It’s 7.20pm on a Monday evening in north-west London and Melissa Hemsley is reminiscing. “I used to work here!” she says, gesturing at the interior of Paradise by Way of Kensal Green, which looks like a cross between a luxe conservatory and an Edwardian dining room.
Now, of course, the day job is something different: Melissa and her sister Jasmine, known professionally as Hemsley + Hemsley, are the pioneers of London’s new “eat clean” movement. They have almost 35,000 followers on Twitter and 129,000 on Instagram. Their first book, The Art of Eating Well, is selling like hot cakes (healthy ones) , and they are now working on a second one.
“We should really be at home writing,” says Jasmine. A rapt audience of (predominantly) women in their late twenties laughs.
This is the first of a series of supper clubs they’re throwing at Paradise. It’s the first time they have put on an event like this, populated largely by the women who have propelled their book onto the bestseller list, at times outselling those by established foodies including Mary Berry and Jamie Oliver.
The trimmings look the part. Water jugs are garnished with massive slices of orange and spiralised cucumber — and the warm-up act, a blueberry, lime and lavender cocktail, contains coconut water. There are Neom organic candles and posters in the bathroom printed with a Robert Urich quote: “A healthy outside starts from the inside”. So far, so #aspirational.
Healthy-eating icons: fans are excited to meet the sisters But what about the food? The pre-starter starter — a seaweed bone broth with miso, lemon and chilli — is brought out in white mugs. The Hemsleys are zealous about broths, indeed in another room they are selling bags printed with the call to arms “boil your bones”.
Melissa and Jasmine work the room with fluid grace. The evangelism of their eat clean message is outshone only by their skin, which is clear and plump. Gallingly, I swear Jasmine isn’t even wearing make-up. Must be all those good fats. Luckily, the menu is full of them.
Some recipes are from the book, other dishes are new. The starters are a selection of dips, crudités and crackers. The mung bean beetroot hummus (a “Hemsley classic”, reads the menu) is creamy and rich; the pea, mint and broccoli dip unexpectedly sweet. The mains include buckwheat noodles with spiralised vegetables (light and fresh), quinoa (fat and fluffy and served with root veg) and cauliflower tabbouleh “with a nutrient-dense twist”.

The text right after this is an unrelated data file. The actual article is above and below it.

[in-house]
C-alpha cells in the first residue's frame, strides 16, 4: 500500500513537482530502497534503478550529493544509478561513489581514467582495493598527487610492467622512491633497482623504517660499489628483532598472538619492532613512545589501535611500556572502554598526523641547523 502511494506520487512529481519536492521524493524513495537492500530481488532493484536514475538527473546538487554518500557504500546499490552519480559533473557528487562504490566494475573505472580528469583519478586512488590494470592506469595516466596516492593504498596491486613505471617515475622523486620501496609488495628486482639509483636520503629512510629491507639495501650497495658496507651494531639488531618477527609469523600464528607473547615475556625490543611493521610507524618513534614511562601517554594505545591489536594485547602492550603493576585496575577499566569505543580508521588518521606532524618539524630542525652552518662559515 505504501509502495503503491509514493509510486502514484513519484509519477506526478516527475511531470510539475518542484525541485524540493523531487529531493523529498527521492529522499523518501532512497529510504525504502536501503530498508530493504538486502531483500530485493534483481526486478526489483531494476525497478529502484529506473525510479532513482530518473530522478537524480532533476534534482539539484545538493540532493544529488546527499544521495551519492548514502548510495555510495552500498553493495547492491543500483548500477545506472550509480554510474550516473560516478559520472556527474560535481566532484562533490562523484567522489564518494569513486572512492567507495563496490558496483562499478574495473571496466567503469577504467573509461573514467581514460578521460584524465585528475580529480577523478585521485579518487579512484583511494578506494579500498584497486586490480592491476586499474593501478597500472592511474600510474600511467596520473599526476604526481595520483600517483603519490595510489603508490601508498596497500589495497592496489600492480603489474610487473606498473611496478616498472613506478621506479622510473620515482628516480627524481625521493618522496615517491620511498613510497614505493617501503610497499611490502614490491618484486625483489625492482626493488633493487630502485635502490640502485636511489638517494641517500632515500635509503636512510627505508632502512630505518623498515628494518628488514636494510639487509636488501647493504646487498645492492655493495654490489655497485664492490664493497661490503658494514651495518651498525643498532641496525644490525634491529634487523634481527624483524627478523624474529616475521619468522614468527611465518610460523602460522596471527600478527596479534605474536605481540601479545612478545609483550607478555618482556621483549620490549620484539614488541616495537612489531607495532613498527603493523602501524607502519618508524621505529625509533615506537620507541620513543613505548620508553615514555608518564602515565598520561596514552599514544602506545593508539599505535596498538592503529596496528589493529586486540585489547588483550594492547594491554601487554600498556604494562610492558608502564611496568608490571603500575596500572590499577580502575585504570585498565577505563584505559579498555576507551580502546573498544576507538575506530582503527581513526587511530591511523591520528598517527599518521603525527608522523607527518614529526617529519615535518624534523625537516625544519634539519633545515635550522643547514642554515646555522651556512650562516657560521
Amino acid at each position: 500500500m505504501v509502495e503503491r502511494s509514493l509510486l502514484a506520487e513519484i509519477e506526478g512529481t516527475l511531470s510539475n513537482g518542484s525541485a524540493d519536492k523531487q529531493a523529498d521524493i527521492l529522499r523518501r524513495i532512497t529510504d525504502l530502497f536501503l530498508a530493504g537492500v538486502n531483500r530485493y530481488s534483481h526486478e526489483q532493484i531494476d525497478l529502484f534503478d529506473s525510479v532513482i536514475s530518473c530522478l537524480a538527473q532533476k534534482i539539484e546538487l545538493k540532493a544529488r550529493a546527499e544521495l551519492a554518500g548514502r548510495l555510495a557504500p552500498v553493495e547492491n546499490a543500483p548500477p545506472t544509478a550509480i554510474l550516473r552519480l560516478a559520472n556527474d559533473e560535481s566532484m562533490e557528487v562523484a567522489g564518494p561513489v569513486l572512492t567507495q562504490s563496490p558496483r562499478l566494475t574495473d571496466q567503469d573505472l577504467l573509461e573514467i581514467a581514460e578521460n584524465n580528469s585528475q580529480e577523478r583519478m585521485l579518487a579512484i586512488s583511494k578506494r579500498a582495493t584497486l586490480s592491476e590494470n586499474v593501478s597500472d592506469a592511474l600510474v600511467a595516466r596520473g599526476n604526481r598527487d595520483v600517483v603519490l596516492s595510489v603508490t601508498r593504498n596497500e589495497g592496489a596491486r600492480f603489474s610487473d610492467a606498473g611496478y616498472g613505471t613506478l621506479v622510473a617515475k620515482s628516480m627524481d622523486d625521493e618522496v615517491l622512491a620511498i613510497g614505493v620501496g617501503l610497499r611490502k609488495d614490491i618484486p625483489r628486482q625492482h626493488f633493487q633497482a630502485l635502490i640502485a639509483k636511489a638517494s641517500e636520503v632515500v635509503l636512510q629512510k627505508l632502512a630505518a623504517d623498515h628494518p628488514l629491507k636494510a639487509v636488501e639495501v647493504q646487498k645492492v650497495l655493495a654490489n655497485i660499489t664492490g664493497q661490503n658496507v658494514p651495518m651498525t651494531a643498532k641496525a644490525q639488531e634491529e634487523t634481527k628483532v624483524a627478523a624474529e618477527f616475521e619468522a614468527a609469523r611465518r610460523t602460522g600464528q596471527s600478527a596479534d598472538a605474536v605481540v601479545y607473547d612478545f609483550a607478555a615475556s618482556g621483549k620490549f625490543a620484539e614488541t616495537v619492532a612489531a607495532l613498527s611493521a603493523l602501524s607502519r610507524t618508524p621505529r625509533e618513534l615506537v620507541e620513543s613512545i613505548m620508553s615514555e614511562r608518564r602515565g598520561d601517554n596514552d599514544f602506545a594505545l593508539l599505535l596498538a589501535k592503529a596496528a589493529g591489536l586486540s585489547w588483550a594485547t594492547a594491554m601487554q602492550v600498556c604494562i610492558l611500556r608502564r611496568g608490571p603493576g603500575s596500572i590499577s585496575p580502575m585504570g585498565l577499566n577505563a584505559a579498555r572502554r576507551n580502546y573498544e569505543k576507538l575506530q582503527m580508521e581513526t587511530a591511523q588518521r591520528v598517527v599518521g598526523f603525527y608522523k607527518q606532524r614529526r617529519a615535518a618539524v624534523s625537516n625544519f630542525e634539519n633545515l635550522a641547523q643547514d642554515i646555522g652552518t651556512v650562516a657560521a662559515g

Desserts are Paradise Bars — slabs of coconut, honey and salt coated in chocolate, another Hemsley classic, and pineapple carpaccio sprinkled with chilli. Chilled Pep-Up tea — turmeric, ginger and cayenne — takes the place of post-meal espressos.
Around the room sit groups of girlfriends; the few men (I spot four) look dazed, presumably the cumulative effect of a menu hewn from nutrients and superfoods, and seeing the luminous Hemsley sisters in the flesh. I see the founders of Frame, Pip Black and Joan Murphy; at my table is a Deloitte exec and his wife, who works at Pinterest.
As the evening wraps up, the sisters mingle, dispensing goodie bags containing posh turmeric, Pukka teas, coconut oil, fancy moisturiser and a voucher that’s good for a class at Frame.
Two girls in their twenties approach my table, where Jasmine is sitting. They’re visibly excited to meet her, and ask her to sign their copy of The Art of Eating Well. She talks knowledgeably about good fats — one of the girls jokes that she used to live off Greggs but since discovering the Hemsleys she’s been much better. She is amazed she doesn’t feel full after the meal — there was a lot of food — and Jasmine nods, explaining that the nutrients are filling so they will prevent you from over-eating. The girls’ eyes shine. Everyone wants to bid farewell to the Hemsleys in person.
The sisters embody the art of eating well — and the disciples are lapping it up.